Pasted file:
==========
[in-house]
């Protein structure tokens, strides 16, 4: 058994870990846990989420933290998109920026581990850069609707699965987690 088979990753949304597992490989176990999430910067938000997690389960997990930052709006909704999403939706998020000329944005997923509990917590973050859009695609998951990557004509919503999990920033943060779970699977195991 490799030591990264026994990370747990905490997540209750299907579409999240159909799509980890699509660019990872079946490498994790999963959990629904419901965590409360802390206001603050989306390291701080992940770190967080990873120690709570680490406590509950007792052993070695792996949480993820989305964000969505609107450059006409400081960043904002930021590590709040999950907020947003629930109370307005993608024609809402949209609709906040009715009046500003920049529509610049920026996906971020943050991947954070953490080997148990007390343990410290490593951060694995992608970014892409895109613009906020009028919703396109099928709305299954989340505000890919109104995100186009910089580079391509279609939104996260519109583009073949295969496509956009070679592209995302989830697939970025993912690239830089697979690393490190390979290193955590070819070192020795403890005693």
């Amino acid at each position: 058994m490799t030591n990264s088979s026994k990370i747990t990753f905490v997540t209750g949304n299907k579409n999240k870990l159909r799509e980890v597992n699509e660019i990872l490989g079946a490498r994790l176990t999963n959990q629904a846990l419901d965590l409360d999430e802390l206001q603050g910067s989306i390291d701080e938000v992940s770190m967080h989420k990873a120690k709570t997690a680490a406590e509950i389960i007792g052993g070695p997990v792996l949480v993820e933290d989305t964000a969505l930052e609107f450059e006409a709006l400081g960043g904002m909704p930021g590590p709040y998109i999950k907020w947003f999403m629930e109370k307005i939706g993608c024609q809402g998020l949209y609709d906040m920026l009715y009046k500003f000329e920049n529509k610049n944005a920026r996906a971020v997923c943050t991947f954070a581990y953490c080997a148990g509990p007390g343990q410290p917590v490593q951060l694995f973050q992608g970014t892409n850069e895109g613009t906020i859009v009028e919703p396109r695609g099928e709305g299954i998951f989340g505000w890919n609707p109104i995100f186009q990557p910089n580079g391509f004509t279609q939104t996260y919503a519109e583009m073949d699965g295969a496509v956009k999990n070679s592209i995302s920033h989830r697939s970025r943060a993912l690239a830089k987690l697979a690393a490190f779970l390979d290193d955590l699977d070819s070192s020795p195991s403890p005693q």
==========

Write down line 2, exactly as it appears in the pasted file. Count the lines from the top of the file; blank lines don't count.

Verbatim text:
């Protein structure tokens, strides 16, 4: 058994870990846990989420933290998109920026581990850069609707699965987690 088979990753949304597992490989176990999430910067938000997690389960997990930052709006909704999403939706998020000329944005997923509990917590973050859009695609998951990557004509919503999990920033943060779970699977195991 490799030591990264026994990370747990905490997540209750299907579409999240159909799509980890699509660019990872079946490498994790999963959990629904419901965590409360802390206001603050989306390291701080992940770190967080990873120690709570680490406590509950007792052993070695792996949480993820989305964000969505609107450059006409400081960043904002930021590590709040999950907020947003629930109370307005993608024609809402949209609709906040009715009046500003920049529509610049920026996906971020943050991947954070953490080997148990007390343990410290490593951060694995992608970014892409895109613009906020009028919703396109099928709305299954989340505000890919109104995100186009910089580079391509279609939104996260519109583009073949295969496509956009070679592209995302989830697939970025993912690239830089697979690393490190390979290193955590070819070192020795403890005693």